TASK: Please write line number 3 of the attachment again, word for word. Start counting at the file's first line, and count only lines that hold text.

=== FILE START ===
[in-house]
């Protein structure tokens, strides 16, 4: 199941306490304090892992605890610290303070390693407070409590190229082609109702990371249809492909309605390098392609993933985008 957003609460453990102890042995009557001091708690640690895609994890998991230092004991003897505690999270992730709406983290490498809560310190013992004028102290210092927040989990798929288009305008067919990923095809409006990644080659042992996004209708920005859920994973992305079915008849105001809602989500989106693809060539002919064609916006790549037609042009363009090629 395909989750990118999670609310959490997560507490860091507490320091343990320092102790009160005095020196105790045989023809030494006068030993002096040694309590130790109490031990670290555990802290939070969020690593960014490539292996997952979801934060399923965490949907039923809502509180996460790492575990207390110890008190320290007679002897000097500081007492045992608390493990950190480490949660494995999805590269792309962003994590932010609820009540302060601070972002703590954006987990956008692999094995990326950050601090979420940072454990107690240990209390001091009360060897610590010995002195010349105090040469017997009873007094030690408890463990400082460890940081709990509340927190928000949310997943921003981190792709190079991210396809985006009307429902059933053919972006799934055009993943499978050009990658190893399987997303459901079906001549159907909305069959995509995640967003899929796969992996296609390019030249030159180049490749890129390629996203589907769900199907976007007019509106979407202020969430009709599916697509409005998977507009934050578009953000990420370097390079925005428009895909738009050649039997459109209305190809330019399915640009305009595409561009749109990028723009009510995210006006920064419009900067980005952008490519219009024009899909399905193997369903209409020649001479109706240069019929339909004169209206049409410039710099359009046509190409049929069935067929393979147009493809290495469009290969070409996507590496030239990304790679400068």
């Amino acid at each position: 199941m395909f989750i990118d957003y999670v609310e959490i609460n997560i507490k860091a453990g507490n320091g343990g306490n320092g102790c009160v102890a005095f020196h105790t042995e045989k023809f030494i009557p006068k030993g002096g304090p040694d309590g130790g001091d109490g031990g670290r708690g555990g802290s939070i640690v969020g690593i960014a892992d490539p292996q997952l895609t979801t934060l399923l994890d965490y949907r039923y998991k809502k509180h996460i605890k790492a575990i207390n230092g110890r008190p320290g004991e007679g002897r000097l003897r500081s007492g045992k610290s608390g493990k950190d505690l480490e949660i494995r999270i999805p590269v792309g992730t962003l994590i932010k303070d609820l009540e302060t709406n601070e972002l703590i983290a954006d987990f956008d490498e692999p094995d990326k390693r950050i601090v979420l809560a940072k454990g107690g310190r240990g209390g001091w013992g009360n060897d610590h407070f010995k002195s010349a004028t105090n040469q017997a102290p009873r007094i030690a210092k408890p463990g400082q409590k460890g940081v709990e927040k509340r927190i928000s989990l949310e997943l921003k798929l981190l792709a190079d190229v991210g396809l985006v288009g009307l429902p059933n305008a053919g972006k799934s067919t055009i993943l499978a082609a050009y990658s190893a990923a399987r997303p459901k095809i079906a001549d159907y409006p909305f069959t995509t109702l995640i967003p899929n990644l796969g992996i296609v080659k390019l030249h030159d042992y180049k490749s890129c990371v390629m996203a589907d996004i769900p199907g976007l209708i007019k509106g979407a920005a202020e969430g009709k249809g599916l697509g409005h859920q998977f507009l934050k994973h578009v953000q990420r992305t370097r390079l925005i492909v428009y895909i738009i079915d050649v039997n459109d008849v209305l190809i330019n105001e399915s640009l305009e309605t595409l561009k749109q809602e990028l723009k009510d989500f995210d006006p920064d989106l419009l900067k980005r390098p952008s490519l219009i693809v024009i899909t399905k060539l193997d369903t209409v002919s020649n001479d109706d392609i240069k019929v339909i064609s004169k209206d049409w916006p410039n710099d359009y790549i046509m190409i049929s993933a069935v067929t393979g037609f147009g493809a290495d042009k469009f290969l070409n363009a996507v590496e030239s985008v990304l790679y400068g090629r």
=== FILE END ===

């Amino acid at each position: 199941m395909f989750i990118d957003y999670v609310e959490i609460n997560i507490k860091a453990g507490n320091g343990g306490n320092g102790c009160v102890a005095f020196h105790t042995e045989k023809f030494i009557p006068k030993g002096g304090p040694d309590g130790g001091d109490g031990g670290r708690g555990g802290s939070i640690v969020g690593i960014a892992d490539p292996q997952l895609t979801t934060l399923l994890d965490y949907r039923y998991k809502k509180h996460i605890k790492a575990i207390n230092g110890r008190p320290g004991e007679g002897r000097l003897r500081s007492g045992k610290s608390g493990k950190d505690l480490e949660i494995r999270i999805p590269v792309g992730t962003l994590i932010k303070d609820l009540e302060t709406n601070e972002l703590i983290a954006d987990f956008d490498e692999p094995d990326k390693r950050i601090v979420l809560a940072k454990g107690g310190r240990g209390g001091w013992g009360n060897d610590h407070f010995k002195s010349a004028t105090n040469q017997a102290p009873r007094i030690a210092k408890p463990g400082q409590k460890g940081v709990e927040k509340r927190i928000s989990l949310e997943l921003k798929l981190l792709a190079d190229v991210g396809l985006v288009g009307l429902p059933n305008a053919g972006k799934s067919t055009i993943l499978a082609a050009y990658s190893a990923a399987r997303p459901k095809i079906a001549d159907y409006p909305f069959t995509t109702l995640i967003p899929n990644l796969g992996i296609v080659k390019l030249h030159d042992y180049k490749s890129c990371v390629m996203a589907d996004i769900p199907g976007l209708i007019k509106g979407a920005a202020e969430g009709k249809g599916l697509g409005h859920q998977f507009l934050k994973h578009v953000q990420r992305t370097r390079l925005i492909v428009y895909i738009i079915d050649v039997n459109d008849v209305l190809i330019n105001e399915s640009l305009e309605t595409l561009k749109q809602e990028l723009k009510d989500f995210d006006p920064d989106l419009l900067k980005r390098p952008s490519l219009i693809v024009i899909t399905k060539l193997d369903t209409v002919s020649n001479d109706d392609i240069k019929v339909i064609s004169k209206d049409w916006p410039n710099d359009y790549i046509m190409i049929s993933a069935v067929t393979g037609f147009g493809a290495d042009k469009f290969l070409n363009a996507v590496e030239s985008v990304l790679y400068g090629r």